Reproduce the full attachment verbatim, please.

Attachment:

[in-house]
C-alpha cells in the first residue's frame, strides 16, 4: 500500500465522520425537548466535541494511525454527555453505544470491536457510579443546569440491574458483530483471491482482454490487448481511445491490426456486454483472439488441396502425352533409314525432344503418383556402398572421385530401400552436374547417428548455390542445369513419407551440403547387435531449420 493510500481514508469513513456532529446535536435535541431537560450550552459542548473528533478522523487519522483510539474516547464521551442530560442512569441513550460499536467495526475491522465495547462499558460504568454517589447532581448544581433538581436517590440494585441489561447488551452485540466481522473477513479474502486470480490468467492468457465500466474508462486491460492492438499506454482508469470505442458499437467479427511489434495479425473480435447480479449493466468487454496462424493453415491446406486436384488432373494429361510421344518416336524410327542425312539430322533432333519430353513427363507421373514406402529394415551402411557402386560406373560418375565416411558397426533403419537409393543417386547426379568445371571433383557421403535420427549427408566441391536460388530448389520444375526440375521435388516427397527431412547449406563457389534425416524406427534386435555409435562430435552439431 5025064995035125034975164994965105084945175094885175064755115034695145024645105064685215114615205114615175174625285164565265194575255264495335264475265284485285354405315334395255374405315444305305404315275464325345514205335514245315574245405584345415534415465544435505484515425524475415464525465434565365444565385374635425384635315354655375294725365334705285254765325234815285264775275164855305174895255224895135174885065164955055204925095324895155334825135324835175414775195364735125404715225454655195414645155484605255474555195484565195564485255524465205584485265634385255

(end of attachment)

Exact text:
[in-house]
C-alpha cells in the first residue's frame, strides 16, 4: 500500500465522520425537548466535541494511525454527555453505544470491536457510579443546569440491574458483530483471491482482454490487448481511445491490426456486454483472439488441396502425352533409314525432344503418383556402398572421385530401400552436374547417428548455390542445369513419407551440403547387435531449420 493510500481514508469513513456532529446535536435535541431537560450550552459542548473528533478522523487519522483510539474516547464521551442530560442512569441513550460499536467495526475491522465495547462499558460504568454517589447532581448544581433538581436517590440494585441489561447488551452485540466481522473477513479474502486470480490468467492468457465500466474508462486491460492492438499506454482508469470505442458499437467479427511489434495479425473480435447480479449493466468487454496462424493453415491446406486436384488432373494429361510421344518416336524410327542425312539430322533432333519430353513427363507421373514406402529394415551402411557402386560406373560418375565416411558397426533403419537409393543417386547426379568445371571433383557421403535420427549427408566441391536460388530448389520444375526440375521435388516427397527431412547449406563457389534425416524406427534386435555409435562430435552439431 5025064995035125034975164994965105084945175094885175064755115034695145024645105064685215114615205114615175174625285164565265194575255264495335264475265284485285354405315334395255374405315444305305404315275464325345514205335514245315574245405584345415534415465544435505484515425524475415464525465434565365444565385374635425384635315354655375294725365334705285254765325234815285264775275164855305174895255224895135174885065164955055204925095324895155334825135324835175414775195364735125404715225454655195414645155484605255474555195484565195564485255524465205584485265634385255